Paul Ryan blames loss on surge in 'urban areas.' Is that right?
Paul Ryan is taking heat for blaming the Romney/Ryan loss on a surprising surge in 'urban areas.' But most of the battleground states ended up voting pretty much as the average of polls indicated they would.
Peter Grier is The Christian Science Monitor's Washington editor. In this capacity, he helps direct coverage for the paper on most news events in the nation's capital.
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Representative Ryan said that he and presidential nominee partner Mitt Romney entered election night full of confidence, since the poll numbers they were looking at showed they had “a pretty good chance of winning.”
Then electoral numbers came in running the other direction.
“When we saw the turnout that was occurring in urban areas that [was] unprecedented, it did come as a bit of a shock. So those are the toughest losses to have – the ones that catch you by surprise,” Ryan told WISN in Milwaukee, a CNN affiliate station.
Ryan was taking some heat in the blogosphere Tuesday for the “urban areas” part of the above comment. Some saw it as a coded reference to “blacks.” We won’t bother to quote this discussion – if you want to see it, just search “Paul Ryan” in Twitter and read the vitriol that appears.
But we’re surprised that Ryan says he was surprised by the urban turnout. After all, most of the battleground states ended up voting pretty much as the average of pre-election polls indicated they would. That’s how New York Times polling analyst Nate Silver ended up calling the results in all 50 states. With predictions that were pretty darn public at the time.
Maybe the GOP campaign’s internal polling showed something different, and maybe the candidates believed it. But you think they’d at least have taken a glance at something outside their own bubble.
Obviously, the minority vote went heavily for President Obama. That’s a big reason he won. But this was a fairly predictable element. Plus, though final numbers aren’t really in yet, it doesn’t appear that there were more minority voters overall in 2012 than you’d have expected from a straight demographic prediction.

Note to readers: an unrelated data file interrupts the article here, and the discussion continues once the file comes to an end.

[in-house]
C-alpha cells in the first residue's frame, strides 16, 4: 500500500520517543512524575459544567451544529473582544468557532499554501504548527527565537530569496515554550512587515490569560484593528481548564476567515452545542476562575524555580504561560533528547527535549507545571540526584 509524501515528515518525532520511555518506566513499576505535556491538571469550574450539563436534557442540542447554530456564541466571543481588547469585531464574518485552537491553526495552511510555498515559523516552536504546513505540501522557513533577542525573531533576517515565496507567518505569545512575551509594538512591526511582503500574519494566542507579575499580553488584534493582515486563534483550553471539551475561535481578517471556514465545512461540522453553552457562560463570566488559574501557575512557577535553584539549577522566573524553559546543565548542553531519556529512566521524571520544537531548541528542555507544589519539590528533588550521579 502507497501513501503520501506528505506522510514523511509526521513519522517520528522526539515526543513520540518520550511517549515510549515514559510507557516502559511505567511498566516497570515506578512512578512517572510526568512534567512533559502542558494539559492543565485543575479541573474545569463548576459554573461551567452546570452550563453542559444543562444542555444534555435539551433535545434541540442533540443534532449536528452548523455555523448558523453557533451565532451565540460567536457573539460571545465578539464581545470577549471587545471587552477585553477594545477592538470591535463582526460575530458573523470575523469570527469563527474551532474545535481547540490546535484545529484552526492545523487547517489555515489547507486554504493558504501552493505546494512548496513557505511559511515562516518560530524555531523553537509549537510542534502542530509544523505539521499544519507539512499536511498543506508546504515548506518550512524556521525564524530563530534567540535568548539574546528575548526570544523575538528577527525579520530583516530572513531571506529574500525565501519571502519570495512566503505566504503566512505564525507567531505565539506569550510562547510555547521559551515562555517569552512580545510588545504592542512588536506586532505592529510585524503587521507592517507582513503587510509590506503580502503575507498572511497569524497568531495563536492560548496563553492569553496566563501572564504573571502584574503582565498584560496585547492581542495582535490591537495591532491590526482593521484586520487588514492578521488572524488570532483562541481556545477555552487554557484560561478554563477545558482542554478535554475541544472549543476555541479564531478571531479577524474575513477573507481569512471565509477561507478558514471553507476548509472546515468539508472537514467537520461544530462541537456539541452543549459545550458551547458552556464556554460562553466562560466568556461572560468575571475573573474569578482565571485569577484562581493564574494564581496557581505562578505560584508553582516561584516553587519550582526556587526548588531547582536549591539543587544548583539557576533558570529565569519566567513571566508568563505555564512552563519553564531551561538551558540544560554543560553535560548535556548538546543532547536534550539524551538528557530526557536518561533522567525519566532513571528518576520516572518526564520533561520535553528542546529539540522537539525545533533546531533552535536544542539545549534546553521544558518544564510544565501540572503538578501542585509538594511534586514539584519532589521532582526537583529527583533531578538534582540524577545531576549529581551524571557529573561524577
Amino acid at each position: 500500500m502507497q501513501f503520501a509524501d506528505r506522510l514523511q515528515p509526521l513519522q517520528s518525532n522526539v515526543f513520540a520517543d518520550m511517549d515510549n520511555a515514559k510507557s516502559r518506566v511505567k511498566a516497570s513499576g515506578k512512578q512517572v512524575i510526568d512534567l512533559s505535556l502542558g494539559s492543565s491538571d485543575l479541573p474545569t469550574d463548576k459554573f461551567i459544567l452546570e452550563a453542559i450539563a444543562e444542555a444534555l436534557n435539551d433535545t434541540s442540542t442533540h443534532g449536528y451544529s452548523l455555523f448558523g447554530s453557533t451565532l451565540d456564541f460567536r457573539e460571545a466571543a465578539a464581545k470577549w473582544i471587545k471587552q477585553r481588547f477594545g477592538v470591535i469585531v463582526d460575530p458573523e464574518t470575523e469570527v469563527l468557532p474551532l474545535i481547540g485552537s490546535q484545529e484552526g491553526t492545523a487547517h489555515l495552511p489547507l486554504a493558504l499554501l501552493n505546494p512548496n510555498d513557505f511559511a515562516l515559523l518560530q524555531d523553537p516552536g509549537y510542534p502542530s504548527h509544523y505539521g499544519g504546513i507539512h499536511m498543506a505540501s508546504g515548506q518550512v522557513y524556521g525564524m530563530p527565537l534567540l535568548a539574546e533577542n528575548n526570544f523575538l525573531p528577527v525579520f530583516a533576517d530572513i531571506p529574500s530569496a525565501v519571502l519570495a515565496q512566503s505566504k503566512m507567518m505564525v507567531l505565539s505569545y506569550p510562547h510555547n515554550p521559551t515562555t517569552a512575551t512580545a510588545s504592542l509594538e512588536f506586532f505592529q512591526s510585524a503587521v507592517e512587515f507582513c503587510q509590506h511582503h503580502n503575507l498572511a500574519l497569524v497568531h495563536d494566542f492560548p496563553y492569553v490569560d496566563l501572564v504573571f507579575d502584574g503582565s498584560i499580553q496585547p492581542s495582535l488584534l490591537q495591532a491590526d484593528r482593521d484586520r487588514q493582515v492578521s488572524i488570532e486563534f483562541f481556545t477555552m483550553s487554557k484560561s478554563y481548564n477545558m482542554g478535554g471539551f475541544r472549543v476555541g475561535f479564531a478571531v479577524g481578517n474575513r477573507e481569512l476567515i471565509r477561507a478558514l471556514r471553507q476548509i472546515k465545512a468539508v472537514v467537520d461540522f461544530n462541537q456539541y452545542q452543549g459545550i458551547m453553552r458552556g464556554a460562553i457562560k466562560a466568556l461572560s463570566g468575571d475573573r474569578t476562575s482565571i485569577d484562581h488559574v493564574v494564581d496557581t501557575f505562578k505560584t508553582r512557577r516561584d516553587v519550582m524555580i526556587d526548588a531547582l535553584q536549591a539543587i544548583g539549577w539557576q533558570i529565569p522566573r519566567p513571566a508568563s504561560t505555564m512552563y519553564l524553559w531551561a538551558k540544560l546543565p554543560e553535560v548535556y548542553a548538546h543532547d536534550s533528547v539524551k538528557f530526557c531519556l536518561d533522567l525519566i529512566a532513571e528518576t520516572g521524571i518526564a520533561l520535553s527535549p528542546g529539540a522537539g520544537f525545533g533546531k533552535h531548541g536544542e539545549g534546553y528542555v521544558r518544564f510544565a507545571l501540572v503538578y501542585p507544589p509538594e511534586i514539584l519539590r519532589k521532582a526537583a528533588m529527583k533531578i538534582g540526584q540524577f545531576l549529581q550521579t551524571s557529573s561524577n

With the exception of 1992, when Ross Perot’s third party candidacy reshaped the electorate a bit, the white share of the vote has simply been on a steady decline. This is due to the pattern of the population, not urban turnout numbers, writes Matthew Iglesias on Slate’s Moneybox blog.
“There’s no discernable ‘Obama surge’ of minority voting here at all,” according to Mr. Iglesias.
It’s true that some battleground states saw a surge in overall turnout, which might have been powered by urban-area minorities. According to ballot counts as of Nov. 12 compiled by the aforementioned Nate Silver, turnout in Nevada was up 4.5 percent, for instance, when compared with 2008.
But Nevada has long been a fast-growing state, albeit one battered by the decline of the housing economy. And North Carolina, a state Romney won, also showed a turnout increase, of 3.6 percent.
Meanwhile, overall turnout in Pennsylvania and Ohio appears to have declined, according to preliminary figures compiled by Silver. Yet Ryan singled out Ohio as a state where he was especially “shocked” by the results.
Maybe the Romney campaign thought urban turnout in Ohio would plunge sharply, and it didn’t. But all indications are that what really hurt the GOP in the Buckeye State was Romney’s inability to explain his position on the auto bailout in a way that appealed to Ohio's white working class voters.